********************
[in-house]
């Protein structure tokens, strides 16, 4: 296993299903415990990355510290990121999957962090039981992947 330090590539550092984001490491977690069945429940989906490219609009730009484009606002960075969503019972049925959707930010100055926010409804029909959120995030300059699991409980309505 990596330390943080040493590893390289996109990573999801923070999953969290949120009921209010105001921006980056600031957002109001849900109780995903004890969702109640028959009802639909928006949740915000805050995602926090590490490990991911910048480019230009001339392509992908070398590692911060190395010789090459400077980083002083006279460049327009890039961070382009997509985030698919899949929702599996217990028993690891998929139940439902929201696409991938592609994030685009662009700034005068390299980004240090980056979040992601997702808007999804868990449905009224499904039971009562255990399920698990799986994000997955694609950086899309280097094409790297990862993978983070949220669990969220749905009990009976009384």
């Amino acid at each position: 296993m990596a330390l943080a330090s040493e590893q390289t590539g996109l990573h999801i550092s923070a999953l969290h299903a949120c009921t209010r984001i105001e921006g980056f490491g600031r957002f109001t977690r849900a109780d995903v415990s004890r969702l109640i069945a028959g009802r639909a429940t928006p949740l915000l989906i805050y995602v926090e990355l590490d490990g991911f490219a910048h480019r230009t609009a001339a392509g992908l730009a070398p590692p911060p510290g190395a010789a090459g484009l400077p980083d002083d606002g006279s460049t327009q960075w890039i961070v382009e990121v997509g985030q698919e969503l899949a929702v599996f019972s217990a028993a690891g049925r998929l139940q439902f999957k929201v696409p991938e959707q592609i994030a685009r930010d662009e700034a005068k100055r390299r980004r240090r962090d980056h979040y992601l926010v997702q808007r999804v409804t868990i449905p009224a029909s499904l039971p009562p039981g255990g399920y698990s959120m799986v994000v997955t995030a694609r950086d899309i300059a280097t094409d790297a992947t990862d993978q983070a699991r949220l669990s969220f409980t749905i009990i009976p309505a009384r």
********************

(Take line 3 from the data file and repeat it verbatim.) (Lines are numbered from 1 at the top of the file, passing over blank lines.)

């Amino acid at each position: 296993m990596a330390l943080a330090s040493e590893q390289t590539g996109l990573h999801i550092s923070a999953l969290h299903a949120c009921t209010r984001i105001e921006g980056f490491g600031r957002f109001t977690r849900a109780d995903v415990s004890r969702l109640i069945a028959g009802r639909a429940t928006p949740l915000l989906i805050y995602v926090e990355l590490d490990g991911f490219a910048h480019r230009t609009a001339a392509g992908l730009a070398p590692p911060p510290g190395a010789a090459g484009l400077p980083d002083d606002g006279s460049t327009q960075w890039i961070v382009e990121v997509g985030q698919e969503l899949a929702v599996f019972s217990a028993a690891g049925r998929l139940q439902f999957k929201v696409p991938e959707q592609i994030a685009r930010d662009e700034a005068k100055r390299r980004r240090r962090d980056h979040y992601l926010v997702q808007r999804v409804t868990i449905p009224a029909s499904l039971p009562p039981g255990g399920y698990s959120m799986v994000v997955t995030a694609r950086d899309i300059a280097t094409d790297a992947t990862d993978q983070a699991r949220l669990s969220f409980t749905i009990i009976p309505a009384r």